'We don't have authority over pro fights,' says Irish MMA body
The country's main mixed martial arts (MMA) body has said it is not responsible for the regulation of professional bouts.
In the latest twist in the controversy over the death of Portuguese fighter Joao Carvalho, the Irish Amateur Pankration Association (IAPA) said it had been working with promoters on safety standards and procedures.
However, in a statement it insisted it was "not recognised as the governing body for professional MMA" in Ireland.
The body also said: "The IAPA has no legal mandate or government funding and has no power to enforce its recommended guidelines in professional mixed martial arts."
The statement will be seen by many as an attempt by the organisation, which has been in existence since 2014, to distance itself from the tragedy.
However, the comments will deepen concerns surrounding the lack of regulation of MMA in Ireland.
The IAPA has been the closest thing to a governing body that the MMA has had here.
It was heavily associated with Saturday's Total Extreme Fighting (TEF) event at the National Stadium, which led to Mr Carvalho's death.
TEF and other promoters have committed to requirements set down by the IAPA, including yearly medical examinations and blood testing for fighters.
Charlie Ward, who fought Mr Carvalho, is trained by IAPA president John Kavanagh.
In the immediate aftermath of Mr Carvalho's death in Beaumont Hospital on Monday, the IAPA said it was working with the promoters "to gather and evaluate all relevant facts" and that it would participate in any investigation. The organisation is also covering the costs of returning Mr Carvalho's remains to his native Portugal and has raised €10,000 for his family.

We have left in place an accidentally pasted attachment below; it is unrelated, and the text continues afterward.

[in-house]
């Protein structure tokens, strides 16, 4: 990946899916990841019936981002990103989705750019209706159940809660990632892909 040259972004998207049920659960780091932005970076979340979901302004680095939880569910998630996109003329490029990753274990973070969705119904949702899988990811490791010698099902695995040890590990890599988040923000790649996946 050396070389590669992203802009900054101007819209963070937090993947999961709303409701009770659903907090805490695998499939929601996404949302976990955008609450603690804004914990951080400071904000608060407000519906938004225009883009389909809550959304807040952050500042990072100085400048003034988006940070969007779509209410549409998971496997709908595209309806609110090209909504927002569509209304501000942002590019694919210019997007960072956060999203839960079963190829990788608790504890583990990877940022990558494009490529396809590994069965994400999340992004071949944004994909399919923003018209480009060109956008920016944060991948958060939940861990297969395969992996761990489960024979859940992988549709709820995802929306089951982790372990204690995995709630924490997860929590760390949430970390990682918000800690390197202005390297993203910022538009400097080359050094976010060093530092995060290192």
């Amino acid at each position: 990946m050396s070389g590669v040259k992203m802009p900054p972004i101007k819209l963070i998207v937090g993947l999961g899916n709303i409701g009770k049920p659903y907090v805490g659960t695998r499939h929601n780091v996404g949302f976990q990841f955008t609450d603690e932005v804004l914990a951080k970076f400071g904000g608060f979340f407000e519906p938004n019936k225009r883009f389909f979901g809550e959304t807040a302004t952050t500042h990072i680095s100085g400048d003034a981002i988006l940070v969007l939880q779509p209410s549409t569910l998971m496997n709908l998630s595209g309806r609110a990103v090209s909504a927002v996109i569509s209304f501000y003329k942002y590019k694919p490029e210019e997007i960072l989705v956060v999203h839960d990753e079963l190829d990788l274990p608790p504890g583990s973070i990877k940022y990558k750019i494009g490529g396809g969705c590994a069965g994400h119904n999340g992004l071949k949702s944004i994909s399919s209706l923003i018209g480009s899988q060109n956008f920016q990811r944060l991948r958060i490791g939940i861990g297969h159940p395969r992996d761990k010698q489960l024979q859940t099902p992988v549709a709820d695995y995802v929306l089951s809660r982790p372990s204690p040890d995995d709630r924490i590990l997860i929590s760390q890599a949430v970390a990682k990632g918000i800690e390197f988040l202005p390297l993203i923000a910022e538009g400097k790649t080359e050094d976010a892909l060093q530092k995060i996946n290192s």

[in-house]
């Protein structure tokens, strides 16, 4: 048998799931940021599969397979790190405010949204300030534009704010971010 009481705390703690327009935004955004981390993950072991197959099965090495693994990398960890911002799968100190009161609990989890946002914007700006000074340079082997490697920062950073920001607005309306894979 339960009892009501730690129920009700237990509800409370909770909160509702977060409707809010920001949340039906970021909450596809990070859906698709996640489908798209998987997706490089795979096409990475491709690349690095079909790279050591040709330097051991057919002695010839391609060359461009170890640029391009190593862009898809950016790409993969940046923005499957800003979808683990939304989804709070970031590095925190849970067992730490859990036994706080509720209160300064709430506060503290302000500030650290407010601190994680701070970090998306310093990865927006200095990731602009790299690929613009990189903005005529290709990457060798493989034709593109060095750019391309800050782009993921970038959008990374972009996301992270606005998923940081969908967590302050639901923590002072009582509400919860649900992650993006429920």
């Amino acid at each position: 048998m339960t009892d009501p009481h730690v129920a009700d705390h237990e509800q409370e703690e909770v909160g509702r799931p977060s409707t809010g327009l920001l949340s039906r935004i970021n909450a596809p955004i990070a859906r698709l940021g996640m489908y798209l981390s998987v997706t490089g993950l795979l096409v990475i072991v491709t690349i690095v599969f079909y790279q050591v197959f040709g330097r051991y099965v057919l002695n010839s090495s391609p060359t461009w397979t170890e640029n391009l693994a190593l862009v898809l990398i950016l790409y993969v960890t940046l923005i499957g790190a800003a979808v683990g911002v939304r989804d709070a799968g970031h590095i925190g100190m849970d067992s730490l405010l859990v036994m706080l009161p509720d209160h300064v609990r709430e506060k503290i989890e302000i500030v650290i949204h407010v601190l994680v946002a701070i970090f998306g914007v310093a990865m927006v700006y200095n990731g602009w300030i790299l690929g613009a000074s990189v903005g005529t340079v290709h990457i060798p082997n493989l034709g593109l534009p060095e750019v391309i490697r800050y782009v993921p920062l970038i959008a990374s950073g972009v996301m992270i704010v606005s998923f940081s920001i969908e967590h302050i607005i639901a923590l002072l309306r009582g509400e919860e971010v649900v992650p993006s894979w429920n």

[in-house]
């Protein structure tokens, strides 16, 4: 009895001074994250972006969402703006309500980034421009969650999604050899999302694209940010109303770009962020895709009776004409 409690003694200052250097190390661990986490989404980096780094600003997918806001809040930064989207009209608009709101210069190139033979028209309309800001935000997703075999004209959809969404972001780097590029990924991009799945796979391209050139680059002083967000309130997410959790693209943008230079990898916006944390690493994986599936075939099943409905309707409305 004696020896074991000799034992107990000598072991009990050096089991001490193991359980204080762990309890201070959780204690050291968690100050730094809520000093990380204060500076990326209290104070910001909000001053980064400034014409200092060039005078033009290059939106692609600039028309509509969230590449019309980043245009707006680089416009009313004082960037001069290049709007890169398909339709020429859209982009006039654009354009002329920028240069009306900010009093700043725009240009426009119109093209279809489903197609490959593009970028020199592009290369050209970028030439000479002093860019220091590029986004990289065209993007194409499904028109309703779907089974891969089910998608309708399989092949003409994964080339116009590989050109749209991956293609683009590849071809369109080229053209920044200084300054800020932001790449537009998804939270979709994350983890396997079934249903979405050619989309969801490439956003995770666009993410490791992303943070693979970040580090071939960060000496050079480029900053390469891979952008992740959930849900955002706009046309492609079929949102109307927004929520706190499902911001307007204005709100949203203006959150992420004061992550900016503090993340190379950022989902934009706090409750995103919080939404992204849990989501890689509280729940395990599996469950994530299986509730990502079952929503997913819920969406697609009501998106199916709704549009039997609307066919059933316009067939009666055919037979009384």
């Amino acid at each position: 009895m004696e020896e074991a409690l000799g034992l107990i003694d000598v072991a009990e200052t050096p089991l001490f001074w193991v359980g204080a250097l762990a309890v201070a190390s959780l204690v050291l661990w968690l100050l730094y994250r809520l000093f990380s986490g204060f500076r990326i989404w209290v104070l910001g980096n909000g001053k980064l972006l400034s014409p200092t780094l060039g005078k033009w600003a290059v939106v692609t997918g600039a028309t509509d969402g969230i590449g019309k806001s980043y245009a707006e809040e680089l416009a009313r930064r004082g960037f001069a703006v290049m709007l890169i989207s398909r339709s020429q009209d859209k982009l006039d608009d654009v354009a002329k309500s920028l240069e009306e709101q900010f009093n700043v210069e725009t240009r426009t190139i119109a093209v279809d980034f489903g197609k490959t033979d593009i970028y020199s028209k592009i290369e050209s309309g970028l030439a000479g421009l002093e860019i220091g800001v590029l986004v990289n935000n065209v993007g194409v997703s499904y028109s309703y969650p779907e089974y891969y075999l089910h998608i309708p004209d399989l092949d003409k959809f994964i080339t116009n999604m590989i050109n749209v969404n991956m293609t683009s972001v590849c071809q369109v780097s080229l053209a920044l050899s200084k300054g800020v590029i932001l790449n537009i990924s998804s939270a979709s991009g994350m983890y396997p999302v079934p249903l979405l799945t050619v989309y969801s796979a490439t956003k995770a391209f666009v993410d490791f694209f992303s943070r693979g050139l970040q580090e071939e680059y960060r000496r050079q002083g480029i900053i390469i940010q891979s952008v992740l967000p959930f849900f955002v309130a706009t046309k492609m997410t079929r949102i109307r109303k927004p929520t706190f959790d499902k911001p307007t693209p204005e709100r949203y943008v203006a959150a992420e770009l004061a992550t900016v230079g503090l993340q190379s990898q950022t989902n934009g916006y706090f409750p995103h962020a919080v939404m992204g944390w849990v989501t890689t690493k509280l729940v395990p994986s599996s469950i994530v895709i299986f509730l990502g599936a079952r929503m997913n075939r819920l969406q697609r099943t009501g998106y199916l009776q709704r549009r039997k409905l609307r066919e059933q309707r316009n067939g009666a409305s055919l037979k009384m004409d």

However, in a statement on its webpage, the IAPA said it had only been working with MMA event promoters on a "voluntary consultation basis".
IAPA officials have refused to answer questions about the event and MMA's structures and governance in the aftermath of the tragedy, saying it is unable to comment due to ongoing investigations.
Previously, the body has said it was working towards becoming full regulators of MMA in Ireland. Last year, it secured recognition from the International Mixed Martial Arts Federation, MMA's international governing body. However, MMA is not officially recognised as a sport in Ireland and the IAPA has yet to apply to Sport Ireland for official recognition.
Sport Ireland chief executive John Treacy observed yesterday that MMA was operating without a governing body and said his agency would be bringing forward guidelines for the sport. He warned MMA would have no place in Ireland if those guidelines were not followed.
"If we bring forward guidelines and codes of practice and they are not followed, then I think there is no place for it in Ireland, it's as simple as that," he told RTÉ Radio One.
"The situation with MMA in the country is that there isn't a national organisation. It's made up of promoters and individuals.
"We sat down with them about two years ago. We said that they needed to form a corporate body in some way if they wanted to be recognised as a sport.
"I believe they have rules and regulations with regard to having doctors in place and what have you, but the sport is an extreme element of sport. There is danger there."
Mr Treacy said that in the wake of Mr Carvalho's death, promoters would have to look "very, very carefully" at the staging of further events to ensure "they have the rules and regulations and that the safety of their players and athletes is paramount".